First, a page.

Authors/Thomas Aquinas/Summa Theologiae/Part IIa/Q46

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Q45 Q47



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Iª-IIae q. 46 pr. Deinde considerandum est de ira. Et primo, de ira secundum se; secundo, de causa factiva irae, et remedio eius; tertio, de effectu eius. Circa primum quaeruntur octo. Primo, utrum ira sit passio specialis. Secundo, utrum obiectum irae sit bonum, an malum. Tertio, utrum ira sit in concupiscibili. Quarto, utrum ira sit cum ratione. Quinto, utrum ira sit naturalior quam concupiscentia. Sexto, utrum ira sit gravior quam odium. Septimo, utrum ira solum sit ad illos ad quos est iustitia. Octavo, de speciebus irae. Question 46. Anger, in itself Is anger a special passion? Is the object of anger good or evil? Is anger in the concupiscible faculty? Is anger accompanied by an act of reason? Is anger more natural than desire? Is anger more grievous than hatred? Is anger only towards those with whom we have a relation of justice? The species of anger
Iª-IIae q. 46 a. 1 arg. 1 Ad primum sic proceditur. Videtur quod ira non sit passio specialis. Ab ira enim denominatur potentia irascibilis. Sed huius potentiae non est una tantum passio, sed multae. Ergo ira non est una passio specialis. Objection 1. It would seem that anger is not a special passion. For the irascible power takes its name from anger [ira]. But there are several passions in this power, not only one. Therefore anger is not one special passion.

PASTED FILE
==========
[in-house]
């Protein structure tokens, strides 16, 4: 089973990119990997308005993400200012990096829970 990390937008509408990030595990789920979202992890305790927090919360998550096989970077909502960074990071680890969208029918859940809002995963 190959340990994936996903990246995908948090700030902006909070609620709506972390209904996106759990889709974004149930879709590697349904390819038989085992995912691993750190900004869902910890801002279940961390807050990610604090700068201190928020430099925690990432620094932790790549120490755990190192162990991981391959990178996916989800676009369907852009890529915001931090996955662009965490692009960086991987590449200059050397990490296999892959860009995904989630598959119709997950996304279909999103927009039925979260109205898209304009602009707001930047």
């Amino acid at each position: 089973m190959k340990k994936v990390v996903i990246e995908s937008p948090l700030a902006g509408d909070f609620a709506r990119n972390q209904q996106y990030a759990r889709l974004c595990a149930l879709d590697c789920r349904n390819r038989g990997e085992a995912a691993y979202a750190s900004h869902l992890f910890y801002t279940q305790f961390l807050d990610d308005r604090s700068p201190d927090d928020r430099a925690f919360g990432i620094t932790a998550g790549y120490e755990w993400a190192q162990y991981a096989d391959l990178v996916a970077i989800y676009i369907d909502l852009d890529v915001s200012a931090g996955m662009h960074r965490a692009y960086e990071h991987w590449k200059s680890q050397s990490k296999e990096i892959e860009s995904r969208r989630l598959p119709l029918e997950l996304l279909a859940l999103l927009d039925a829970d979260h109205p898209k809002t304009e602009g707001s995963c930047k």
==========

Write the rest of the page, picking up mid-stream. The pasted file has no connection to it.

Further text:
Iª-IIae q. 46 a. 1 arg. 2 Praeterea, cuilibet passioni speciali est aliquid contrarium; ut patet inducenti per singula. Sed irae non est aliqua passio contraria, ut supra dictum est. Ergo ira non est passio specialis. Objection 2. Further, to every special passion there is a contrary passion; as is evident by going through them one by one. But no passion is contrary to anger, as stated above (Question 23, Article 3). Therefore anger is not a special passion.
Iª-IIae q. 46 a. 1 arg. 3 Praeterea, una specialis passio non includit aliam. Sed ira includit multas passiones, est enim cum tristitia, et cum delectatione, et cum spe, ut patet per philosophum, in II Rhetoric. Ergo ira non est passio specialis. Objection 3. Further, one special passion does not include another. But anger includes several passions: since it accompanies sorrow, pleasure, and hope, as the Philosopher states (Rhet. ii, 2). Therefore anger is not a special passion.
Iª-IIae q. 46 a. 1 s. c. Sed contra est quod Damascenus ponit iram specialem passionem. Et similiter Tullius, IV de Tusculanis quaest. On the contrary, Damascene (De Fide Orth. ii, 16) calls anger a special passion: and so does Cicero (De Quaest. Tusc. iv, 7).